What to tie down and how to do it
Smaller items like lawn chairs, toys, grills, garden ornaments and plants should be brought inside. For items too large to bring inside, here are a few guidelines:
- The best anchors are eyebolts or another type of sturdy hardware deeply embedded in concrete footings or pads.
- In areas where high winds are common, the ideal approach is to build a “tiedown area.” These are areas made of concrete with hardware anchored in place for securing objects. Tiedown areas can double as patios, parking pads for boats or sports courts (just make certain to take precautions so people don’t trip over any protruding anchors).
- If you don’t have concrete-anchored tiedowns, you can install metal auger anchors. These devices look like gigantic eye bolts with an auger on one end. Bear in mind, if the ground becomes waterlogged, strong winds can yank these anchors out of the ground.
- Auger anchors work best when installed in line with, or parallel to, the angle of the rope or cable being secured to them.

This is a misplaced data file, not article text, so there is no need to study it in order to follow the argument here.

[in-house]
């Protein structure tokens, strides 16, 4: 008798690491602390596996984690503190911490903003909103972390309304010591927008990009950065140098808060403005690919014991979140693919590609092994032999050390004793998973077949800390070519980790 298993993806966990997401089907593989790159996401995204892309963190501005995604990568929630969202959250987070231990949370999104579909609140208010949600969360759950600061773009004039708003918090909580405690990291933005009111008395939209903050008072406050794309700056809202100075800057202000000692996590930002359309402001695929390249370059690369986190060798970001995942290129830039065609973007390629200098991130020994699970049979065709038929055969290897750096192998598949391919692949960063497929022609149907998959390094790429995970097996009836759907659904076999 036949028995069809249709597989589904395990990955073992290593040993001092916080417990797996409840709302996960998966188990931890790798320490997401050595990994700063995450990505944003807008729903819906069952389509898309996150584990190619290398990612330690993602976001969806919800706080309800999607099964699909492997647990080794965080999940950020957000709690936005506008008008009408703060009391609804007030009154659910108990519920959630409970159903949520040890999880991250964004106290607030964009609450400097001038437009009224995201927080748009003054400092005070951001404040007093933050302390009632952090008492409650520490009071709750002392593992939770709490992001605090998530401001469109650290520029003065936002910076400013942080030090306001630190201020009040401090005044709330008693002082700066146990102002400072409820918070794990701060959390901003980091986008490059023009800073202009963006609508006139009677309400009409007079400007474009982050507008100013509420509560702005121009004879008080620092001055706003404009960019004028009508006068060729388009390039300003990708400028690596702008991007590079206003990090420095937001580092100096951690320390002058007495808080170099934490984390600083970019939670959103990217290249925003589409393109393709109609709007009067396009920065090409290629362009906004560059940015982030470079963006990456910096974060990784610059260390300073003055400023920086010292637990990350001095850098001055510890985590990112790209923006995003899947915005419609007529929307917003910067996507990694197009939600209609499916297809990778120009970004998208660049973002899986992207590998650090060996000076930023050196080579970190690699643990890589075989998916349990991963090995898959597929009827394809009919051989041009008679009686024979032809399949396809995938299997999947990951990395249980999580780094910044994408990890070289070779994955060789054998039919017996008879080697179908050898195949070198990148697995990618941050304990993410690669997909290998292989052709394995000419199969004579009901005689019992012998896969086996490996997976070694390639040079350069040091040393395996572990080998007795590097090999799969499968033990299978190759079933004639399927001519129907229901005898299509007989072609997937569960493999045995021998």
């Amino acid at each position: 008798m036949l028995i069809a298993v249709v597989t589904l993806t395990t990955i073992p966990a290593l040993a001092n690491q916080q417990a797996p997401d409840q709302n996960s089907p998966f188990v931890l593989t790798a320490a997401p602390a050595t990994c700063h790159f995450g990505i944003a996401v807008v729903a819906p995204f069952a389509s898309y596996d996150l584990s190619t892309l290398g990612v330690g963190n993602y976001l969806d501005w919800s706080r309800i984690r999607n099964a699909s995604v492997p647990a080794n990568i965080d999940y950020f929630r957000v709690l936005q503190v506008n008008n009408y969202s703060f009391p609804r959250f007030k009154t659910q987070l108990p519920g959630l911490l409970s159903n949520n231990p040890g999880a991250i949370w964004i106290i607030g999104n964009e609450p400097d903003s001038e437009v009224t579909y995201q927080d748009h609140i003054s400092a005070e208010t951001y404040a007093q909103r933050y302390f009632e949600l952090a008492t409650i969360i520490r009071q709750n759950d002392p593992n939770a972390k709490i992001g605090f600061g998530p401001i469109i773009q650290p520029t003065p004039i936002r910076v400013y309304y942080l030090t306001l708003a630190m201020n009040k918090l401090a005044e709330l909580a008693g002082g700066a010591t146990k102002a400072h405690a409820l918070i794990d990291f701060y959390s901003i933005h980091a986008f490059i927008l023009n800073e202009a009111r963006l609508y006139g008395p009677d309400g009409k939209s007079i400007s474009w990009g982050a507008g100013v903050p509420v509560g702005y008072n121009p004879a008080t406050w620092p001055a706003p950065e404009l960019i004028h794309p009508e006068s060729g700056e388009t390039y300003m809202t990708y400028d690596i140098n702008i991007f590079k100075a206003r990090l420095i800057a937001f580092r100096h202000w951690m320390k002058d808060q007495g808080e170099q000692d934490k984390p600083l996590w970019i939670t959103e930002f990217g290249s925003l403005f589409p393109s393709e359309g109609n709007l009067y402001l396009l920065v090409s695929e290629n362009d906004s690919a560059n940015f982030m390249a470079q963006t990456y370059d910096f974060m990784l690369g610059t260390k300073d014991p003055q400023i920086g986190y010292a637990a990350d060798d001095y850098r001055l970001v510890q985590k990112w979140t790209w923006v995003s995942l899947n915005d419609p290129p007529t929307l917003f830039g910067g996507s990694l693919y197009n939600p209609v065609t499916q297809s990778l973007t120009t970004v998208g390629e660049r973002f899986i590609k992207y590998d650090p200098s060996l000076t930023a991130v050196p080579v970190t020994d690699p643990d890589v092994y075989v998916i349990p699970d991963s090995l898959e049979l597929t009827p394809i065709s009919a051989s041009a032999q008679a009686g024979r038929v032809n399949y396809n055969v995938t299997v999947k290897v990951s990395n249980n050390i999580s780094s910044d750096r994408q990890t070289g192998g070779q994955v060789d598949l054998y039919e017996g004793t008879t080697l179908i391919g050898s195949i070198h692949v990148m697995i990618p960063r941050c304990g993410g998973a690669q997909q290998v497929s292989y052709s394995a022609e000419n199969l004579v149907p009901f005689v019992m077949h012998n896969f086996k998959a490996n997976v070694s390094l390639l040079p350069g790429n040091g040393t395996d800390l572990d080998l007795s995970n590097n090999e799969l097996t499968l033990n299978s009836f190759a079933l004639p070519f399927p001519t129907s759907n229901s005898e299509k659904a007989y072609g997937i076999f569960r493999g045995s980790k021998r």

- Whatever type of in-ground anchor you use, make certain to use heavy-duty straps, cable or rope for securing things to the anchors. Straps with built-in ratchets, found in the hardware section at Lowe’s, are sturdy, easy to store and easy to tighten.
- Strap boats firmly to their trailers, then secure the tongue of the trailer to a rock-solid object, if possible. Let some air out of the tires and pour water inside the boat for weight. Remove all loose gear and electronics.
- Mobile and manufactured homes and trailers should be firmly secured in place to solid in-ground anchors. Bear in mind, experts recommend moving to a more secure shelter, when available.
Information for this post was made in collaboration with Lowes for a severe weather guide.